Album reviews: Animal Collective adds layers to its confusing sound

Meredith Shea

Animal Collective takes a foreboding approach to its new album, “Centipede Hz.”  The group’s last release, “Merriweather Post Pavilion” in 2009, left fans hungry for more, but whether “Centipede Hz” feeds this hunger is questionable.  Many listeners may not be ready for this experimental psychedelic band hailing from Baltimore.

“Moonjock,” the album’s opener, takes an in-your-face approach clear to the finish line.  First, it knocks the wind out of the listener with a bombardment of explosive sounds.  “In our covered wagon times when dad he had his captain eyes, we’d get the steel horse moving on the straights and lines of 95,” the lyrics say. At first, Avey Tare’s vocals match the punchiness of the background noise, but out of nowhere disturbingly begins working against the song’s repetitive structure.

Still raw, rhythmically mechanized and electronic, Animal Collective doesn’t stray far from its musical roots, but may confuse new listeners.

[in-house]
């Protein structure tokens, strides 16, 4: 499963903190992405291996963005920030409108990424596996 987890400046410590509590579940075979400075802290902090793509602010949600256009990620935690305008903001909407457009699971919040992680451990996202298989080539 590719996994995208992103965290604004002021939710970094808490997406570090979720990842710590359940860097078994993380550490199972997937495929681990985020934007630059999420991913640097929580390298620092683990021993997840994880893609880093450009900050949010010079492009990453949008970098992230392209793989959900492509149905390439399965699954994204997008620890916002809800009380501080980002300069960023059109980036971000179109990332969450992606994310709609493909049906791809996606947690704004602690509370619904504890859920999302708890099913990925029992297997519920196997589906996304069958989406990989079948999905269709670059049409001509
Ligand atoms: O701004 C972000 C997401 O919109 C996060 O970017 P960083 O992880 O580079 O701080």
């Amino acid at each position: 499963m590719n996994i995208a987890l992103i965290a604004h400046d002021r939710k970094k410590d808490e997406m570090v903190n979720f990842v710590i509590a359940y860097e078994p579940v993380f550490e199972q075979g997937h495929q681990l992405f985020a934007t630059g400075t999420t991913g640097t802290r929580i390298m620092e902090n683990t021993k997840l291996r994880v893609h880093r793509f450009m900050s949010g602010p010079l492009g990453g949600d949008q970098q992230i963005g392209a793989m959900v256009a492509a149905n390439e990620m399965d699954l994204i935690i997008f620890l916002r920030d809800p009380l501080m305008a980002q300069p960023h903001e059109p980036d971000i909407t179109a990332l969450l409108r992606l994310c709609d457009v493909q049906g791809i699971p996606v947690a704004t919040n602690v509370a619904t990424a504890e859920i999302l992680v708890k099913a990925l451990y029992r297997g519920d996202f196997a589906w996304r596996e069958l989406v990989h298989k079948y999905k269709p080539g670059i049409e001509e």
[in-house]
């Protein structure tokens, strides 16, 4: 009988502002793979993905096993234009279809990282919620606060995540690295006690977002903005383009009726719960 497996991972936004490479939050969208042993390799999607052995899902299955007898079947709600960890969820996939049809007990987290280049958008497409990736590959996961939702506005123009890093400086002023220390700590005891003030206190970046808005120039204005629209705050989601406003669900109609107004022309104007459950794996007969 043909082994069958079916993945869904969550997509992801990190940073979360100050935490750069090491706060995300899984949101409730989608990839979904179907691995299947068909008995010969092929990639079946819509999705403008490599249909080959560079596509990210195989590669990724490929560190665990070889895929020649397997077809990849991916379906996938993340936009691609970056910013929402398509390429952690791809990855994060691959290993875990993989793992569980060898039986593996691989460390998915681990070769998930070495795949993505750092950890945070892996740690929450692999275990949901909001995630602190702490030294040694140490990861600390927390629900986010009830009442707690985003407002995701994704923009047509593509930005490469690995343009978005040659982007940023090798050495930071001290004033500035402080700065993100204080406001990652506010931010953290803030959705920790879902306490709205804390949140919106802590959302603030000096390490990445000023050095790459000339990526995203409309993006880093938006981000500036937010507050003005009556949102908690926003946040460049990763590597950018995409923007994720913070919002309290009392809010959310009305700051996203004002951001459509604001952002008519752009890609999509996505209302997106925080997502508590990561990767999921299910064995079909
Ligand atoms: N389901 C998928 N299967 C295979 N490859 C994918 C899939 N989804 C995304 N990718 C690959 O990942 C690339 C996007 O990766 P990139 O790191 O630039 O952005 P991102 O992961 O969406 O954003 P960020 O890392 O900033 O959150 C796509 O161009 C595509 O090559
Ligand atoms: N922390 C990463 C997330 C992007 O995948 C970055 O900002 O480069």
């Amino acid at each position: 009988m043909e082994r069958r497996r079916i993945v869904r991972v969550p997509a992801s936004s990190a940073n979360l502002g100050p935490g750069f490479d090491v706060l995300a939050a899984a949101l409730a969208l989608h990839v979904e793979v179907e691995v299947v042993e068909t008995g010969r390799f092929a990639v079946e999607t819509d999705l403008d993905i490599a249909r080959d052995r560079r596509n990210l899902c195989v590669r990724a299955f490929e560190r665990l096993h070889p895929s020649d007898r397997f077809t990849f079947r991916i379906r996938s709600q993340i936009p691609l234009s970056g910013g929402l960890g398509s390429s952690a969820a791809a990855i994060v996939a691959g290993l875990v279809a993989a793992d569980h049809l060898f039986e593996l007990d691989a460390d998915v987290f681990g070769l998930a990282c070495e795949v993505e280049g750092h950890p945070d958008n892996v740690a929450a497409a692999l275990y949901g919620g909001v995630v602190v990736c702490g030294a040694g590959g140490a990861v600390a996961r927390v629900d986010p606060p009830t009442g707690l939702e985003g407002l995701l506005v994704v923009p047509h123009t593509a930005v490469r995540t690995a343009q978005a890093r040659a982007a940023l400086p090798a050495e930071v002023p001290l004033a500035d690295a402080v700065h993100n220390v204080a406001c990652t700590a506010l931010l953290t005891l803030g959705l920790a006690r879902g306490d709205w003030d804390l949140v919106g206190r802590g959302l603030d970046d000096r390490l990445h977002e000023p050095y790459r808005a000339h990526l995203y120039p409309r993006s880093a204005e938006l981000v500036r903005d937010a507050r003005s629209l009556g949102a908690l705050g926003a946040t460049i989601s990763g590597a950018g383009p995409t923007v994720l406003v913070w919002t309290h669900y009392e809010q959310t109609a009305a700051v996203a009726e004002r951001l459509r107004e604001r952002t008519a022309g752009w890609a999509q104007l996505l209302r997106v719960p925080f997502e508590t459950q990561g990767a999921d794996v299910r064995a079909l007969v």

Nonetheless, this is Animal Collective’s most intricate collection of lyrics to date.  In “Applesauce,” Animal Collective approaches the song with distorted, alien-like sounds, true to the band’s nature.  Tare takes fruit to the extreme with sexual metaphors, singing, “Oh pink lady your days so distinguished are a movement so fluid, so smooth against my palm, reminisce of the days when they all praised your sweet red delicious.”  The listener can’t help but think Tare is screaming out with sexual delight.

Contributing vocalist Panda Bear takes the reins in “New Town Burnout.”  On the surface, it is reminiscent of previous Animal Collective albums.  The track seems to have background noise working against the grain of the song all the way through.  This song is easier to listen to than other tracks like “Wide Eyed,” where there is too much sound happening at once.

Animal Collective closes “Centipede Hz” with “Amanita.” This vortex of menacing guitar, vocals, synth, pulsing drum rolls and the addition of  faint strings that linger underneath the mayhem of sound combine to encompass everything the album set out to be: confusing, but thrilling.

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